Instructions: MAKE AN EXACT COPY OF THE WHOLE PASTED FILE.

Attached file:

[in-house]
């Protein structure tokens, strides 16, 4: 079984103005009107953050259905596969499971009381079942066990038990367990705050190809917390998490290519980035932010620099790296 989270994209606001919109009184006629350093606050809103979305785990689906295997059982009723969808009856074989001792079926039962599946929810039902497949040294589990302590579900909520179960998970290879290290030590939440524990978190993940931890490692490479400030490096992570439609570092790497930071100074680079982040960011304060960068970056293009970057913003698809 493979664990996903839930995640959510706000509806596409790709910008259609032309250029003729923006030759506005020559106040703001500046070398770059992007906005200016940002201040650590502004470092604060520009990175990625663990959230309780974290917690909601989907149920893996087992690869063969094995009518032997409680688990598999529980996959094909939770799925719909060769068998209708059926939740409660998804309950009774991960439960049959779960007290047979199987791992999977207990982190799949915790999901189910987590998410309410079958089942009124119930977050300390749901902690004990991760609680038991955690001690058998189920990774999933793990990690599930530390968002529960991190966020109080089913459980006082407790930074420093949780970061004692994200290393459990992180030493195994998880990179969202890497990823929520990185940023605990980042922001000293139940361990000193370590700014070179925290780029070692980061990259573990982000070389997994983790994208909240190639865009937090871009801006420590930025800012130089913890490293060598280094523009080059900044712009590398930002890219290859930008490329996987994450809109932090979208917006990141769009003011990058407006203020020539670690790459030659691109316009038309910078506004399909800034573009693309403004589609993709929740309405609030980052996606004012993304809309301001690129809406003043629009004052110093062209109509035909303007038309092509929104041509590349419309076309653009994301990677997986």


[in-house]
């Protein structure tokens, strides 16, 4: 079984103005009107953050259905596969499971009381079942066990038990367990705050190809917390998490290519980035932010620099790296 989270994209606001919109009184006629350093606050809103979305785990689906295997059982009723969808009856074989001792079926039962599946929810039902497949040294589990302590579900909520179960998970290879290290030590939440524990978190993940931890490692490479400030490096992570439609570092790497930071100074680079982040960011304060960068970056293009970057913003698809 493979664990996903839930995640959510706000509806596409790709910008259609032309250029003729923006030759506005020559106040703001500046070398770059992007906005200016940002201040650590502004470092604060520009990175990625663990959230309780974290917690909601989907149920893996087992690869063969094995009518032997409680688990598999529980996959094909939770799925719909060769068998209708059926939740409660998804309950009774991960439960049959779960007290047979199987791992999977207990982190799949915790999901189910987590998410309410079958089942009124119930977050300390749901902690004990991760609680038991955690001690058998189920990774999933793990990690599930530390968002529960991190966020109080089913459980006082407790930074420093949780970061004692994200290393459990992180030493195994998880990179969202890497990823929520990185940023605990980042922001000293139940361990000193370590700014070179925290780029070692980061990259573990982000070389997994983790994208909240190639865009937090871009801006420590930025800012130089913890490293060598280094523009080059900044712009590398930002890219290859930008490329996987994450809109932090979208917006990141769009003011990058407006203020020539670690790459030659691109316009038309910078506004399909800034573009693309403004589609993709929740309405609030980052996606004012993304809309301001690129809406003043629009004052110093062209109509035909303007038309092509929104041509590349419309076309653009994301990677997986």